6. Sometimes it's even impossible to explain to people in your program what you do
Broadly I study rhetoric, more specifically alternative/contemporary, visual, and women's/feminist rhetorics. Yes, those are all separate forms of rhetoric. More specifically still (and here's where I really lose people) I study fashion rhetoric. To be an English major who studies fashion is a bit of a mind bender for a lot of people. I've long ago gotten used to incredulous and skeptical looks from people, even other academics, when I try to explain my research. The funny thing is, if I explain my research to anyone in the fashion/retail industry, they completely get it. I also study rhetoric of costume design. That also gets weird looks from academics but if I explain it to costume designers or actors they understand it immediately and can have brilliant conversations. But usually it's colleagues that I'm explaining my work to, new grad students, people I meet at conferences, etc. I know I'm not the only one with this struggle. I would imagine people in the hard sciences also struggle to explain their research. Especially when you're working on projects that are more "out there". I'm lucky that my program values unique research and I've been strongly encouraged in the directions I've gone in and thankfully my immediate advisors understand my work. But there's still a lot of people who don't, or (even worse) make typical assumptions that because I study fashion it's "not important". I'm doing pretty well for myself with my research so I feel like I'll have the last laugh but it's still annoying.
7. We don't spend all our time in the library
I wish we did. I feel like when people think of grad school they imagine us sitting around in the library just being really smart. If only. I can't remember the last time I got to go to the library. I need to get a bunch of books for my comp exam prep but I'm probably going to end up requesting to have them sent to the info desk and just pick them up there. Plus, if you're like me and research more contemporary subjects, a lot of your research is online in the various databases your university subscribes to. Books take so long to get published so sometimes the most current research is in an academic journal and is available online. Since we're so busy and racing a million deadlines, spending time at the library is sadly a luxury most of us don't have. Unless you study rare manuscripts, then you probably do practically live at the library. And I'm jealous.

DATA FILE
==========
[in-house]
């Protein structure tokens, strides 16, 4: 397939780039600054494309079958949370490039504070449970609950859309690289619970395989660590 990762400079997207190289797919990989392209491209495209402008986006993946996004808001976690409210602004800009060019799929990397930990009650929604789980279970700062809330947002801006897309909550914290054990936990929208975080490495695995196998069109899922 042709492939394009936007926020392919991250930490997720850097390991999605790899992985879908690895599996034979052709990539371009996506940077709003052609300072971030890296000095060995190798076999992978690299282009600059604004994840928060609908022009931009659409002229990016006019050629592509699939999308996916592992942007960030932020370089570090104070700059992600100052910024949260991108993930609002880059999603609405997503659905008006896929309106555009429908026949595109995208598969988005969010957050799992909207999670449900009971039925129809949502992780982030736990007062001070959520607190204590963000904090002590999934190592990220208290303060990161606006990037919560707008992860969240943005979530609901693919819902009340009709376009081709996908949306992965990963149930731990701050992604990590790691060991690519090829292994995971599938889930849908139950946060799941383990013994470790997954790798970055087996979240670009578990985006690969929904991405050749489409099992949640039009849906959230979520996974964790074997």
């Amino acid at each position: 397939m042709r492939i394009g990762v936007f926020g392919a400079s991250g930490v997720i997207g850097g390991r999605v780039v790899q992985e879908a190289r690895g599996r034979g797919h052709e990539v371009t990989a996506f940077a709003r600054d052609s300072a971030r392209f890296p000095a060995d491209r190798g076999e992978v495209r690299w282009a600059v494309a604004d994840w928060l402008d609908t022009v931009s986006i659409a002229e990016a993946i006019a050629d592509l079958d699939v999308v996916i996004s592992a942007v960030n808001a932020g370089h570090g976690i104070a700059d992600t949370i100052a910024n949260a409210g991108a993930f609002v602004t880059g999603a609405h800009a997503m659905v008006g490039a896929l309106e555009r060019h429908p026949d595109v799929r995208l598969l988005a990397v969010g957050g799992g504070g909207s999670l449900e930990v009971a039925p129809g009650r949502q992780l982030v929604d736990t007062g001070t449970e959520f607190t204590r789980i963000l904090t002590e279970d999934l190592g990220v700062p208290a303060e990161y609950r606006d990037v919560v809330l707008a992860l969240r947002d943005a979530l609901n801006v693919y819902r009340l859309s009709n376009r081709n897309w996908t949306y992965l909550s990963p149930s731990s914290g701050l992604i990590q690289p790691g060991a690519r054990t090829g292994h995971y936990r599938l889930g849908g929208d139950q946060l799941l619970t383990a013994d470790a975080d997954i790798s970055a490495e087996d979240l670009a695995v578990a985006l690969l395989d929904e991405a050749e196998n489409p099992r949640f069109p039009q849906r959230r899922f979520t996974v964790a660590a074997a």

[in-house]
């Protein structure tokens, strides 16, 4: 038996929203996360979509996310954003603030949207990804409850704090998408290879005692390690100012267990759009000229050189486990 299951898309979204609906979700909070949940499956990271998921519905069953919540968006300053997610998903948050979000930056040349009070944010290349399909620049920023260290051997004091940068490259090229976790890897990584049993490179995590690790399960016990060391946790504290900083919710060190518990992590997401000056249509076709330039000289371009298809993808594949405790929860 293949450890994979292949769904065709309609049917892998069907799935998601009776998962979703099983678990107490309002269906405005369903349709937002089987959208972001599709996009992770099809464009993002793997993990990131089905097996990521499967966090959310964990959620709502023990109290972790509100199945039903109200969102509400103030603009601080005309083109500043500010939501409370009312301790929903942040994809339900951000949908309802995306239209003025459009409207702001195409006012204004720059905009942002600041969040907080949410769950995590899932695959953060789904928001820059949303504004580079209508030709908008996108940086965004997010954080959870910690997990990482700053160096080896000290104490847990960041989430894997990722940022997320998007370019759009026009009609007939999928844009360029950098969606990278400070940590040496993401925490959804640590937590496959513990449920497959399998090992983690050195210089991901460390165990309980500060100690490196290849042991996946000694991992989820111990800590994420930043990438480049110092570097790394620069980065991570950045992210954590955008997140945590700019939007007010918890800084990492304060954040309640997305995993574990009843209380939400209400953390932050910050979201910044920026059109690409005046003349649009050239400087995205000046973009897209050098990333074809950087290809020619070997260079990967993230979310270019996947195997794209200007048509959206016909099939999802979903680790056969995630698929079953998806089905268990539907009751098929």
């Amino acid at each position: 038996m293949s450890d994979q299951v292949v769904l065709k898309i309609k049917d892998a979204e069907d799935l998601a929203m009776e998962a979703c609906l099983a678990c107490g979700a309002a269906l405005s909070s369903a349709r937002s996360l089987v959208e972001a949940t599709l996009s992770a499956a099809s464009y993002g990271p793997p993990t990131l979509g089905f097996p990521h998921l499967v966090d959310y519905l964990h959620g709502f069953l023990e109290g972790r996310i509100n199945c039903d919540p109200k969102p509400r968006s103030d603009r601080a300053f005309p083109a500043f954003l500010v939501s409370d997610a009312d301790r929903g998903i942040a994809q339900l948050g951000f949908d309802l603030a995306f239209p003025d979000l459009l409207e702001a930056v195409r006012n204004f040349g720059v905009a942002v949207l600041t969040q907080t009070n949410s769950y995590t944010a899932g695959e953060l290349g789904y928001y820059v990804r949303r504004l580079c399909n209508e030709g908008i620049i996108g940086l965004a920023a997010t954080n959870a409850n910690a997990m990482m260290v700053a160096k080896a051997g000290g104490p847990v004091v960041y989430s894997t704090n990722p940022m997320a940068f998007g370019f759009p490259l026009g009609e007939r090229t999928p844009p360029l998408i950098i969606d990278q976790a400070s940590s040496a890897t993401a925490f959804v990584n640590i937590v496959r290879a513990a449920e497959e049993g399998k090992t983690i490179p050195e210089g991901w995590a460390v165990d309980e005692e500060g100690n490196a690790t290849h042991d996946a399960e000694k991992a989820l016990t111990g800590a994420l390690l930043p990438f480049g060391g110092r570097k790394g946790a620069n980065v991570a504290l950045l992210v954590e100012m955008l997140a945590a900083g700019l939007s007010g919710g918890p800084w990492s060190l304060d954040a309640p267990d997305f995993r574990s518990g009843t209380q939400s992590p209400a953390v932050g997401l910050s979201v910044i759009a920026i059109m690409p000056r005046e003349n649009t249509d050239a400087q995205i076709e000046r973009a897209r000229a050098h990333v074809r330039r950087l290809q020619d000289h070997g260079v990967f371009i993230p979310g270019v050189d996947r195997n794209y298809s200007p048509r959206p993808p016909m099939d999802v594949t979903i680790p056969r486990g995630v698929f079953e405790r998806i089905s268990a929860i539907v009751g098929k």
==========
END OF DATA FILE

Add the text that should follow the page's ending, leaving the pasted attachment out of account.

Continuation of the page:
8. "You must love reading"
This is usually accompanied by a laugh from whoever is saying. Oooh, clever you! You're so funny! And I haven't heard that a
9. You feel guilty for complaining about school, because you know how lucky you are.
One of the struggles I have as a PhD student is not complaining too much. It's easy to get caught up in the workload and the stress. Grad school is a 60+ hour a week job, it's not a 9-5, not even an 8-6 job. I don't get to come home from work and turn off. I'm always on. And I know I'm not the only PhD student who's like that. I have some colleagues that make me feel like a downright slacker! So yeah, it's tough and it's grueling. But it's also a huge privilege. And I'm not even talking about financial privilege, though that's definitely a big issue, there are lots of people who are more than smart enough but can't afford it. But even as someone fortunate enough to be in a financial position to do grad school, you're just plain lucky to get accepted. I attend a major research one, top tier university. It's huge. And my program is one of the top of its kind in the US. I don't know the specific numbers but from what has been hinted to me we get a pretty significant number of applicants to the PhD program. In my year there were only about 6 of us who were specifically rhetoric and composition focused, including me! 6 people out of what was certainly a large pool of applicants. I got rejected from 6 schools. It's incredibly competitive. And nearly everyone who applies is more than "good enough", there are so many factors that go into these decisions. Getting in is a huge deal. I was waitlisted for funding, and I know that the reason I'm here is because someone else turned down their offer. I could get insecure about that but I know that there are so many strong applicants each year and only a very limited number of slots available. So we may complain but we know how lucky we are and wouldn't trade it for anything. We wouldn't be doing this if we didn't think it was worth it.